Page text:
Football players help plant period garden at Leffingwell House

By Janice Steinhagen - Staff Writer
Norwichtown - posted Tue., Jul. 5, 2011
Members of Norwich Free Academy's football team set fence posts in a new period garden at Leffingwell House Museum. Contributed photos. - Contributed Photo

Norwich Free Academy’s Wildcat football team temporarily exchanged football helmets for gardening gloves last month to help enhance a local landmark.

The young athletes, along with football boosters and others, spent June 25 helping construct raised beds and walkways for period gardens at the Leffingwell House Museum on Town Street. Museum Volunteer Coordinator Beryl Fishbone said that 35 people, including parents and other volunteers, pitched in to make the gardens a reality.

The gardens - researched and designed by Master Gardener Greg Farlow along with his wife, plant researcher Camilla Farlow - are more than simply decorative. “The planning, layout and research took a good bit of time” on the Farlows’ part, Fishbone said. The intent was to display the types of plants that European colonists brought to the New World with them, along with indigenous American plants that they adapted to their uses as the colonies got established.

“Many of the common weeds and plants… we see today are descendents of imported plants brought with a purpose to this country,” said Fishbone. “This will be one of the very few gardens in the United States to strictly showcase a specific time period in history.”

Planning the project was Greg Farlow’s final project for certification as a Master Gardener. The Farlows based the concept on period gardens they had seen in Ipswich and Essex, Mass.

The plants included are similar to those colonists would have grown around 1700, although the strains have changed over time, Camilla said. Among the native American species used by the colonists are orange milkweed, bee balm, heuchera (coral bells) and Joe Pye weed.

“Many of the herbs brought over by the colonists have become common staples in most people’s gardens,” said Camilla. Bearded iris is a good example of this, as are daylilies, which since their import have “escaped” the garden’s confines and become established in the wild.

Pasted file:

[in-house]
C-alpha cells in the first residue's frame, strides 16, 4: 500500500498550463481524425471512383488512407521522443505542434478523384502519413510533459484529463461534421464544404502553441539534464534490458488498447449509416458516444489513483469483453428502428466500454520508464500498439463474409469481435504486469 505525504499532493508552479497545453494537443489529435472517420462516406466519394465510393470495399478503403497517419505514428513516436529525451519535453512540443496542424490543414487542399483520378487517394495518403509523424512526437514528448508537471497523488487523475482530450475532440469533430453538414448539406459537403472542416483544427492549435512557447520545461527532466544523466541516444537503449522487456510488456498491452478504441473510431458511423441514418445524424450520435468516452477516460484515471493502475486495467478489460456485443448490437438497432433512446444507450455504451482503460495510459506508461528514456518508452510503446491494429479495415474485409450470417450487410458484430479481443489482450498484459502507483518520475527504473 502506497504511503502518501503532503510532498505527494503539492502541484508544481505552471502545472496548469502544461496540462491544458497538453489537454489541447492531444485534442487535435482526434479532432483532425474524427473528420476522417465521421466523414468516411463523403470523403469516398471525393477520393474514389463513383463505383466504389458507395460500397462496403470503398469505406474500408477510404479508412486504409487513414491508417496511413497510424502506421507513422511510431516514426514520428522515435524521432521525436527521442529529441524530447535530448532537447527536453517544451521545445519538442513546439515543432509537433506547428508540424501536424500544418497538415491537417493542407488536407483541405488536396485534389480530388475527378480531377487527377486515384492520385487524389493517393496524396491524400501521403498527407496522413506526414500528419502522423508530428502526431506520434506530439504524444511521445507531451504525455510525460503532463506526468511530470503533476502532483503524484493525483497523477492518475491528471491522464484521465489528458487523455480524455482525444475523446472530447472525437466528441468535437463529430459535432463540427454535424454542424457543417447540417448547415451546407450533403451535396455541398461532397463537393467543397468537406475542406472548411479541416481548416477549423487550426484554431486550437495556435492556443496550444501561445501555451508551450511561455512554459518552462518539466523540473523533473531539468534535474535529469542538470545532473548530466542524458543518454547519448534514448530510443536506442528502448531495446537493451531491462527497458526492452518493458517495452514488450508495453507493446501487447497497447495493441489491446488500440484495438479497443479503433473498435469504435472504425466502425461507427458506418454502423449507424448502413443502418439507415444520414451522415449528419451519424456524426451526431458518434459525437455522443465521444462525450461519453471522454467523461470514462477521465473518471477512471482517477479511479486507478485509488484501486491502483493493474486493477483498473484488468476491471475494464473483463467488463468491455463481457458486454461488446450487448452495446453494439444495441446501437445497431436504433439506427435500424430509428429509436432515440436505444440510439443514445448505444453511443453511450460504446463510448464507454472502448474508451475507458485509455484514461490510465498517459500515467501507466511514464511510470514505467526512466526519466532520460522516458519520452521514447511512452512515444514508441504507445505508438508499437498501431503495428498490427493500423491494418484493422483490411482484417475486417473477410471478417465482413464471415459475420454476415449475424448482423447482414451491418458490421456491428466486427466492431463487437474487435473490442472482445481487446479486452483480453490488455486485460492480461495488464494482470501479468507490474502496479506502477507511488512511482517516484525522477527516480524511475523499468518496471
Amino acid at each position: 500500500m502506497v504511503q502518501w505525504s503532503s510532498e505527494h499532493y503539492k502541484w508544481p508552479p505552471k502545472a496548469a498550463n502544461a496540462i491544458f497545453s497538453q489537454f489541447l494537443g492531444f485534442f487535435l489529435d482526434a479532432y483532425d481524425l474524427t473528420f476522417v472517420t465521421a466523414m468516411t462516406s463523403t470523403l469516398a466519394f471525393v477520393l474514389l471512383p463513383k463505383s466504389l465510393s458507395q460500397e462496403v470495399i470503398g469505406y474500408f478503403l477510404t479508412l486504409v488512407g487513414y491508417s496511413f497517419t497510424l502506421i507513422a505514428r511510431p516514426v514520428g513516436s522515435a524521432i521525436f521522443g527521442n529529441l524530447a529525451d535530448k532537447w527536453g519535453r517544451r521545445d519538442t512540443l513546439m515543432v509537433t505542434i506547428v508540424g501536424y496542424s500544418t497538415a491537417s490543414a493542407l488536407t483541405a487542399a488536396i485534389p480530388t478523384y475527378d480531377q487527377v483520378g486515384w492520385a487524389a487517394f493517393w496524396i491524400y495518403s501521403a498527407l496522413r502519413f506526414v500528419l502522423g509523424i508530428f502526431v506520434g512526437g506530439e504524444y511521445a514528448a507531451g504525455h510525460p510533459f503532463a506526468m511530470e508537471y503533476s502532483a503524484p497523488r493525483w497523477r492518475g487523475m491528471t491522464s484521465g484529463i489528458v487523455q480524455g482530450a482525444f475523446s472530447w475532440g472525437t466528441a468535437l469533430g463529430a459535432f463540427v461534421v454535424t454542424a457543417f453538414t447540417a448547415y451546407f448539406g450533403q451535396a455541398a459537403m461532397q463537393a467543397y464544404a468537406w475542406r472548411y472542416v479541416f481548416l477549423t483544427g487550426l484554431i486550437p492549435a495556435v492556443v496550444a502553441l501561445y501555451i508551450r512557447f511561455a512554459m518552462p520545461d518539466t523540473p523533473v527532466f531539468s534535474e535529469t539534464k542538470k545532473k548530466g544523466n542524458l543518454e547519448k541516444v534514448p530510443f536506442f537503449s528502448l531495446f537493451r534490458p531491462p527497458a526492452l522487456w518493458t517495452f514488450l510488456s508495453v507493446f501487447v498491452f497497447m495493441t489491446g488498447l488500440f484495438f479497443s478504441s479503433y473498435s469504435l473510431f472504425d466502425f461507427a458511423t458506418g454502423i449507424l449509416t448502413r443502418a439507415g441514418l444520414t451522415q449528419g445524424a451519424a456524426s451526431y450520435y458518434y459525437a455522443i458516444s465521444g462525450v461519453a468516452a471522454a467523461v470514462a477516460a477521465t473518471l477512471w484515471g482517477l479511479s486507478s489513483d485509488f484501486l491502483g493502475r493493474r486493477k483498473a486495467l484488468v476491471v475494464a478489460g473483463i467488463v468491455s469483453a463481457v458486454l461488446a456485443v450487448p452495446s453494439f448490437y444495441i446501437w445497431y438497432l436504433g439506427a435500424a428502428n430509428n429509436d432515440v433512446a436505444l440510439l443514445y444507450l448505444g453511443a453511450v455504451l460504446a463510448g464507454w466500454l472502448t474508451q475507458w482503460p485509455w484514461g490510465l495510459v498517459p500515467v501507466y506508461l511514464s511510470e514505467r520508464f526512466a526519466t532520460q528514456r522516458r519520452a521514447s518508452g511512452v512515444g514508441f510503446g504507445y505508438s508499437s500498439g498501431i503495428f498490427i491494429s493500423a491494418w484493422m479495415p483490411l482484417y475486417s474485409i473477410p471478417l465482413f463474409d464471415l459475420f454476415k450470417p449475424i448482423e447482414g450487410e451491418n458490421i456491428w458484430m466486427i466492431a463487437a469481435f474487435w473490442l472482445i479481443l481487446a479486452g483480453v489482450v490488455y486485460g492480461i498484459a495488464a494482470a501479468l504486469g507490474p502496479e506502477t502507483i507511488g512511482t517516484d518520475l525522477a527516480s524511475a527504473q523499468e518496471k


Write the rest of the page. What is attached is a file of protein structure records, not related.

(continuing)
Exploring the raised beds at Leffingwell, “people will have a better understanding of the plants that were here and the ones the colonists brought with them,” Fishbone said.

Fishbone added that the new wood used in the beds will weather and age over the next year to a silver gray, which will better complement the appearance of  the museum, which was built in 1675.

The chosen plants were selected in large part for their low maintenance requirements, said Camilla. “We were trying to make a garden that was not going to require a ton of extra help,” she said.

Fishbone said that the NFA football team got involved through a connection with Kim Kelly, who is part of the Master Gardener program at the University of Connecticut and a parent of one of the Wildcat players.

Other volunteers just showed up for the work party, she said. “They saw the signs out front [of the museum] and said, ‘We can do that.’”

Rock dust was spread on the garden’s walkways and a picket fence was erected around the garden to provide protection from deer and other critters. The soil in the wood-framed raised beds was specially mixed to provide a good growing medium.

“The birds are loving the garden” since the project was completed, Fishbone said. “They get to take little dust baths” – a necessity in summer heat to deter insects.

She said that the museum has hopes for a donation of more fencing to enclose additional garden space.

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